Life is about learning. I love experiencing new things, but I often find that I learn the most from reflecting on my past experiences. Especially those that didn’t go so smoothly. I learn best, and fastest, from my mistakes. My second trip to the ER and subsequent hospital stay was no different. I knew what I was in for this time so I came prepared. I wasn’t in a state of panic wondering what was going on with my body. I knew what was happening, the main difference being this time it was happening more inside my brain than my spinal cord. While I was definitely scared and concerned that my body was going haywire again, I felt more frustrated and angry than anything else. As I packed my bags for the hospital I cursed my body for betraying me again; and so soon after we had just started getting along again! I thought that all the hard work I had put in during my recovery would be rewarded by my body; but nope! My body was deceiving me again and there was nothing I could do about it.
As I paced around my house, trying to find the things I needed to pack I was alternating between cursing and crying. This is another one of those moments in life forever ingrained in my memory in minute detail. It was just a week or so before that I was telling myself that I would be one of the lucky ones; no more relapses for me again any time soon! And it wasn’t like I was just blowing smoke up my own ass either; the doctors and the MRI images agreed with me! But it was during this time, packing for hospital admission Round 2, that I think I truly realized I had MS and what that meant for my future. I was starting to realize that my MS was aggressive, permanent and that I needed to figure out a way to deal with it ASAP before any more damage was done. Knowing I had a very difficult road ahead of me full of unpredictable twists and turns, I wanted to be ready for anything. However, I was attempting to pack for an adventure I was completely unprepared to take. My first relapse made me lose control of my body, this second relapse made me feel like I was losing control over my mind. MS was dictating my life and I was just along for the ride; or so it felt.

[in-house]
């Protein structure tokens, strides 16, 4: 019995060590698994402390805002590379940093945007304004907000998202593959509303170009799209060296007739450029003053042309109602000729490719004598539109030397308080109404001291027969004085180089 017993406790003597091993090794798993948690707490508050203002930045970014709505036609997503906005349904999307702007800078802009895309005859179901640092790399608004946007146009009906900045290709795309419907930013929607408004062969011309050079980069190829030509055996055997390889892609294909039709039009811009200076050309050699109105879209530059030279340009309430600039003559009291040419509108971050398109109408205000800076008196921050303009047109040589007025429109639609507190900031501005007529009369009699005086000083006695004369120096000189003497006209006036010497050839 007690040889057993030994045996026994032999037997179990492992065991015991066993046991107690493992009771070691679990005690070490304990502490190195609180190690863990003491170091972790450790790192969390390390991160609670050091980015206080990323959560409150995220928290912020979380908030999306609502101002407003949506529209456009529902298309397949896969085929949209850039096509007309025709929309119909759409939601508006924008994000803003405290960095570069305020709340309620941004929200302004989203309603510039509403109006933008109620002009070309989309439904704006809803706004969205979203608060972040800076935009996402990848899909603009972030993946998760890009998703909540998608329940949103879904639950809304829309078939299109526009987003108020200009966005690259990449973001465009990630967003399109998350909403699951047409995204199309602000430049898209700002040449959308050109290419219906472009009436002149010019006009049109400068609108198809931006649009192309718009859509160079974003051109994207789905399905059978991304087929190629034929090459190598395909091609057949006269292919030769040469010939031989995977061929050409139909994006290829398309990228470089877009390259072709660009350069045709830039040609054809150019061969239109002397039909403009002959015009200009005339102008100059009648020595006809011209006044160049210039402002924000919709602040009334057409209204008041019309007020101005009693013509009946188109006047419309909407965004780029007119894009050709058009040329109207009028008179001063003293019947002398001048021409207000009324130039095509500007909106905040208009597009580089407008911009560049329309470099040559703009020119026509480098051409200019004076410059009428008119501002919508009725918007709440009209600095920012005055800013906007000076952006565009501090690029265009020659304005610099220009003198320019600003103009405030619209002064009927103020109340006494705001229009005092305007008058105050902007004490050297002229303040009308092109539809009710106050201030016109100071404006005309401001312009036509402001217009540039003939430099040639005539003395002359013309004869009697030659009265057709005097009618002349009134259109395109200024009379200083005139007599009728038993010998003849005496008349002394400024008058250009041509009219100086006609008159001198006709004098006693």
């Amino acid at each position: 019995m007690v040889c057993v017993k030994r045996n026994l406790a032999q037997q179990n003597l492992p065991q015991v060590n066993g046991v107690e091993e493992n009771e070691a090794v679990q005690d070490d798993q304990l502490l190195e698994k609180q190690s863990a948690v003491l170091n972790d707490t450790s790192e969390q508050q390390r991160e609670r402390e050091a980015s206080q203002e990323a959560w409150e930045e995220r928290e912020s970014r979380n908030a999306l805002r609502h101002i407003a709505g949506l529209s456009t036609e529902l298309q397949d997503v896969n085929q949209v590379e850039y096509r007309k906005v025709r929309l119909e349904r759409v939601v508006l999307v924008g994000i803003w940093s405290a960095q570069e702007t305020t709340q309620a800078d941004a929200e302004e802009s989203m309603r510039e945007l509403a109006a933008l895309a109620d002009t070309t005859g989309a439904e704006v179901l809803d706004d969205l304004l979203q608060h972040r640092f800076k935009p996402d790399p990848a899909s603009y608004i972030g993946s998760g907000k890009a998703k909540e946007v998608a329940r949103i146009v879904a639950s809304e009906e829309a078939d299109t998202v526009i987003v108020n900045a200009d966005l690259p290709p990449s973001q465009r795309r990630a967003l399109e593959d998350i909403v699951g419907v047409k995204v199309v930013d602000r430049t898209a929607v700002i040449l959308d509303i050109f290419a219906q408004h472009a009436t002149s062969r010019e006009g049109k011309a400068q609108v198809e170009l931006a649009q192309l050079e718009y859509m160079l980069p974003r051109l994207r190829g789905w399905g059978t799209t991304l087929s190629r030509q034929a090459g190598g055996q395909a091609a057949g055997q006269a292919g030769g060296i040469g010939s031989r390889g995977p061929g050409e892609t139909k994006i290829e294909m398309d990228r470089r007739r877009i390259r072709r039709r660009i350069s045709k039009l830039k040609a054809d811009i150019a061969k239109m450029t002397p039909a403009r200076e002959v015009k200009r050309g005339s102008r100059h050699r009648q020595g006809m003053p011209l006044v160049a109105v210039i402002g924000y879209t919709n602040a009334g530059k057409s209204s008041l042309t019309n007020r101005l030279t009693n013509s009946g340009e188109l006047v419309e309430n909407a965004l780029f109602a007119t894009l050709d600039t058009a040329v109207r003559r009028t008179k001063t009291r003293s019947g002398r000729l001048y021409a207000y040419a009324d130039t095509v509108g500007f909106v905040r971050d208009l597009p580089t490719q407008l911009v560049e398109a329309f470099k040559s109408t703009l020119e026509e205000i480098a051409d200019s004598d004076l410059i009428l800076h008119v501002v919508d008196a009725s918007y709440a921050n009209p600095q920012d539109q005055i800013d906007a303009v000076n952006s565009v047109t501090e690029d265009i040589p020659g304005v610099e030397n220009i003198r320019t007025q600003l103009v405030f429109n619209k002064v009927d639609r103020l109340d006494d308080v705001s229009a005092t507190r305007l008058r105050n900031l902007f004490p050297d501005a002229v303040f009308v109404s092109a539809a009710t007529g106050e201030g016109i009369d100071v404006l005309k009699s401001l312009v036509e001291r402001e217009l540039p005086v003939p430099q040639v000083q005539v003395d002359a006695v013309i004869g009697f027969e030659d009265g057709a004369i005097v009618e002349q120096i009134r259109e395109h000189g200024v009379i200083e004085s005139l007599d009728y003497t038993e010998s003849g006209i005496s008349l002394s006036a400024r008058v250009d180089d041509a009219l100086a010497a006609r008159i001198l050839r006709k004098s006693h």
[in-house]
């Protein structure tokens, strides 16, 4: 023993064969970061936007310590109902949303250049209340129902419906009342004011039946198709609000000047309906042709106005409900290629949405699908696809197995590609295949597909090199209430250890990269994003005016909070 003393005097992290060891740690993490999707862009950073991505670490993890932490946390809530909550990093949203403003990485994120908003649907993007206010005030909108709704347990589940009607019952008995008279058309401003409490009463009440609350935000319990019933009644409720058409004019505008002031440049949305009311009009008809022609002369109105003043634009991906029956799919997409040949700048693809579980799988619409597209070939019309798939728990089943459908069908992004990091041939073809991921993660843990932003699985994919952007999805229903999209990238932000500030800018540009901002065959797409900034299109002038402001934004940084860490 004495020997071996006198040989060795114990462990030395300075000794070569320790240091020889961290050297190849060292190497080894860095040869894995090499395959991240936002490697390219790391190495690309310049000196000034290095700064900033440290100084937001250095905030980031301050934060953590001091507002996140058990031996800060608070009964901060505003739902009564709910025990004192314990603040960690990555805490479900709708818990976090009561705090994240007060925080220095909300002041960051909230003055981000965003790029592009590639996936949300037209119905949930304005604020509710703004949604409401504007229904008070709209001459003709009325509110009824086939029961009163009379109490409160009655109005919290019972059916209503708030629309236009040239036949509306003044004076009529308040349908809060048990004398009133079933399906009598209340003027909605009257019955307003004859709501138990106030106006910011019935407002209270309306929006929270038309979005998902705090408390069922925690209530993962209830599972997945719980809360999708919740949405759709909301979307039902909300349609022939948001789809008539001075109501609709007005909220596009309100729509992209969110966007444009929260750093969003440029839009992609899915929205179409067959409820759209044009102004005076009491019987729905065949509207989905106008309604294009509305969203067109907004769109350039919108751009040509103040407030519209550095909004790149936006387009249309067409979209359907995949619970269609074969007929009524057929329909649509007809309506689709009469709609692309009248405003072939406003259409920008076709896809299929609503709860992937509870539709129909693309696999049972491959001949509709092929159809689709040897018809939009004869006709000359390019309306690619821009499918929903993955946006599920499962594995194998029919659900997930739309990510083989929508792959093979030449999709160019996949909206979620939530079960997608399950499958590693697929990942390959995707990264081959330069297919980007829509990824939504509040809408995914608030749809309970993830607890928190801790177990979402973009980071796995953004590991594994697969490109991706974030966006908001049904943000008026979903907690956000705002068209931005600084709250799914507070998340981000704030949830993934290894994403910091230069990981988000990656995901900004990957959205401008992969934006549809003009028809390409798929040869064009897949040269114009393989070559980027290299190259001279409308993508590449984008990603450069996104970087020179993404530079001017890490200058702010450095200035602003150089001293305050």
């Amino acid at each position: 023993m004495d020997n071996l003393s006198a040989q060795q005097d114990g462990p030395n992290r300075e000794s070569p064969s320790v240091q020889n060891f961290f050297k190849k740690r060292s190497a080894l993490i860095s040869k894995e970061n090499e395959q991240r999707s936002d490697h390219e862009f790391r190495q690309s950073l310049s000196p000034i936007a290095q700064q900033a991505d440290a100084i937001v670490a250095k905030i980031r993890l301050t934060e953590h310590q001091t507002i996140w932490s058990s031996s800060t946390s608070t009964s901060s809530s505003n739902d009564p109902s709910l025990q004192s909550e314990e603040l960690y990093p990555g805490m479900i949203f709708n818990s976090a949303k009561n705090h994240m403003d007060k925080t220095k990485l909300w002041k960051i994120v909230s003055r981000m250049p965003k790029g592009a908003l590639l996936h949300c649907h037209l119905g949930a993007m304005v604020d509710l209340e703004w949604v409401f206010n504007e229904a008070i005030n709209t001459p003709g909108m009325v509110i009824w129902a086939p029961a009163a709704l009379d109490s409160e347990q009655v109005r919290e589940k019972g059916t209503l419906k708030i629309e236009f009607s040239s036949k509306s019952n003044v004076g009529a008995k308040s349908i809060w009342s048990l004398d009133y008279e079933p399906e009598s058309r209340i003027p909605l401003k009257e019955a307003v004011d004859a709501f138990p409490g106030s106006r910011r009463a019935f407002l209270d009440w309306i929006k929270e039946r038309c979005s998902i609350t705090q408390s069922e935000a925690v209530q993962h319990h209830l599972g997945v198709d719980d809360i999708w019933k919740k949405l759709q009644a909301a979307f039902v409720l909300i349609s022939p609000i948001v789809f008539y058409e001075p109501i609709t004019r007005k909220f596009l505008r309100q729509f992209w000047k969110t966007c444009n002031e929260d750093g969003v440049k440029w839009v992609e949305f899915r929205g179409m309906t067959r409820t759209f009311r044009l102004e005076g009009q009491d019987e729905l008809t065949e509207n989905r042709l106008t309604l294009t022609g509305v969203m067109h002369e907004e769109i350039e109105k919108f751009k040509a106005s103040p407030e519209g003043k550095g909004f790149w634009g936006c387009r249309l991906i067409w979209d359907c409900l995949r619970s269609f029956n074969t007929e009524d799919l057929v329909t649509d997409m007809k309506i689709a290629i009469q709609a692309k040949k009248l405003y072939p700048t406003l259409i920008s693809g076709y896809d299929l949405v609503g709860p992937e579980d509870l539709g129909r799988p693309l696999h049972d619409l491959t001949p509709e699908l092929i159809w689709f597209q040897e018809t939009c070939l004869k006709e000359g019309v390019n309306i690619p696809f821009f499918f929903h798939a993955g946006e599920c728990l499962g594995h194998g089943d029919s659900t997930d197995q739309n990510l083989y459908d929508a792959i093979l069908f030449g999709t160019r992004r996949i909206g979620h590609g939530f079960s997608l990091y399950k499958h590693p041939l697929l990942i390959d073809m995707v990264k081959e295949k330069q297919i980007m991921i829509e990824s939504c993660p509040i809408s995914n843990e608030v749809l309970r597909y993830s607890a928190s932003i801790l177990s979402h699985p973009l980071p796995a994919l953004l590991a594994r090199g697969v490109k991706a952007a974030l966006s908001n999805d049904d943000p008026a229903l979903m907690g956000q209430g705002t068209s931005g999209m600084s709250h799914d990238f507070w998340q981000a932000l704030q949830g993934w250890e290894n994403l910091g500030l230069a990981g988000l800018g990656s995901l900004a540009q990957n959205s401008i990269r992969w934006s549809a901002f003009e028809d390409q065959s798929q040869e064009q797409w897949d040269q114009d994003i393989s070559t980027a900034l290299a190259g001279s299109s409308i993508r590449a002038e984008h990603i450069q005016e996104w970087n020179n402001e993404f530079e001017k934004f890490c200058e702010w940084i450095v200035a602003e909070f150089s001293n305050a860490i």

On the bright side, I finally found a feeling associated with my MS that I had experienced before – feeling completely out of control – and therefore I knew how to attempt to address it! Phew! Anyone who has had any level of life experience has probably felt out of control at some point, right?!?! I know I have more than a few hundred times. Whenever this happens it’s usually a major life issue that no matter how hard I try, or think, or plan, or analyze in that moment there is no immediate solution I can come to that will make me feel like I have taken back the control. It’s a fact of life really. Like they say, “Rome wasn’t built in day.” The solutions to life’s major issues don’t appear over night. Since I couldn’t “take control” of the overarching issue of my MS I decided to do it on a smaller scale instead.
After my initial pity party of cursing, crying, and ranting around my house like a crazy person, I took control by packing and preparing as well as I could for my hospital stay. All of a sudden I went from a wildly frantic emotional nutcase to a relatively calm human being making a packing list and putting together a few bags in less than a half hour. By the time I was in the car headed to the ER, I was joking that I felt like Piper from Orange Is the New Black being carted off to prison. Thankfully I only had to stay a few days and not a few years!
When I went to the ER the first time I brought my cell phone, a book I was halfway through reading, and my toothbrush. At that time I thought this WAS prepared and given what I had learned from my past experiences with emergency rooms (which was very little as I was a normal healthy 29 year old) I was anticipating likely waiting several hours and being sent home sometime that next day; I really only brought the toothbrush because we left the house at 7:00 p.m. and I wasn’t SOOO unrealistic that I thought I’d be home in time for bed. Never in a million years did I think I’d be there for days! So this time I actually DID come prepared. I spent way too many hours bored with my own thoughts that first time and I wasn’t going to do that again. Not after all the crazy thoughts I was having in just the short time I spent packing. Being alone with my “what if” and “what now” thoughts was not a place I wanted to stay very long. I arrived at the hospital prepared to keep myself occupied. Very occupied.